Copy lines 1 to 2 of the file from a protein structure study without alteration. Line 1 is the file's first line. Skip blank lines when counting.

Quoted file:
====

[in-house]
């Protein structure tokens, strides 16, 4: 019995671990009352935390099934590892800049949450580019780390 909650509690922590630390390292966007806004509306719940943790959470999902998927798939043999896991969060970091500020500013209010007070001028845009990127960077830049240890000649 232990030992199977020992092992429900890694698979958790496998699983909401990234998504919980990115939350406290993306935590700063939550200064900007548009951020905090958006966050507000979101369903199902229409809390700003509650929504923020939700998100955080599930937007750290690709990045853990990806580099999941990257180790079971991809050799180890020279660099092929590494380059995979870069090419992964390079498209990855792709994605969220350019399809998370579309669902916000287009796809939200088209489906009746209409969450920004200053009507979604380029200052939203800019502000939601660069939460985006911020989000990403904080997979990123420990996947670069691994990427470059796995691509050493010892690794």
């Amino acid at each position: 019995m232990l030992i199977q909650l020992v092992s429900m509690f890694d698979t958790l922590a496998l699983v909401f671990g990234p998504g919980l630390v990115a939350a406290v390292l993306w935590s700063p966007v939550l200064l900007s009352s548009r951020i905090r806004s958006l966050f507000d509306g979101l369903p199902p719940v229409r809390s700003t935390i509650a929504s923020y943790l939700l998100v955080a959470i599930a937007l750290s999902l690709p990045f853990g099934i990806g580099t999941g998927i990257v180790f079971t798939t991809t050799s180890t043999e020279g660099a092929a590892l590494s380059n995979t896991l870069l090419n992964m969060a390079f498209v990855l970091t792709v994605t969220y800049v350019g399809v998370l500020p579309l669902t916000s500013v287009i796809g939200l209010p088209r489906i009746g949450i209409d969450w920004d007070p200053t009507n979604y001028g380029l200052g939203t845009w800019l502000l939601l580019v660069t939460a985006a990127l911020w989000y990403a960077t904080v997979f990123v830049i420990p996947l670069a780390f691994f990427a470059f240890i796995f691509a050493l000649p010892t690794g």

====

[in-house]
């Protein structure tokens, strides 16, 4: 019995671990009352935390099934590892800049949450580019780390 909650509690922590630390390292966007806004509306719940943790959470999902998927798939043999896991969060970091500020500013209010007070001028845009990127960077830049240890000649 232990030992199977020992092992429900890694698979958790496998699983909401990234998504919980990115939350406290993306935590700063939550200064900007548009951020905090958006966050507000979101369903199902229409809390700003509650929504923020939700998100955080599930937007750290690709990045853990990806580099999941990257180790079971991809050799180890020279660099092929590494380059995979870069090419992964390079498209990855792709994605969220350019399809998370579309669902916000287009796809939200088209489906009746209409969450920004200053009507979604380029200052939203800019502000939601660069939460985006911020989000990403904080997979990123420990996947670069691994990427470059796995691509050493010892690794």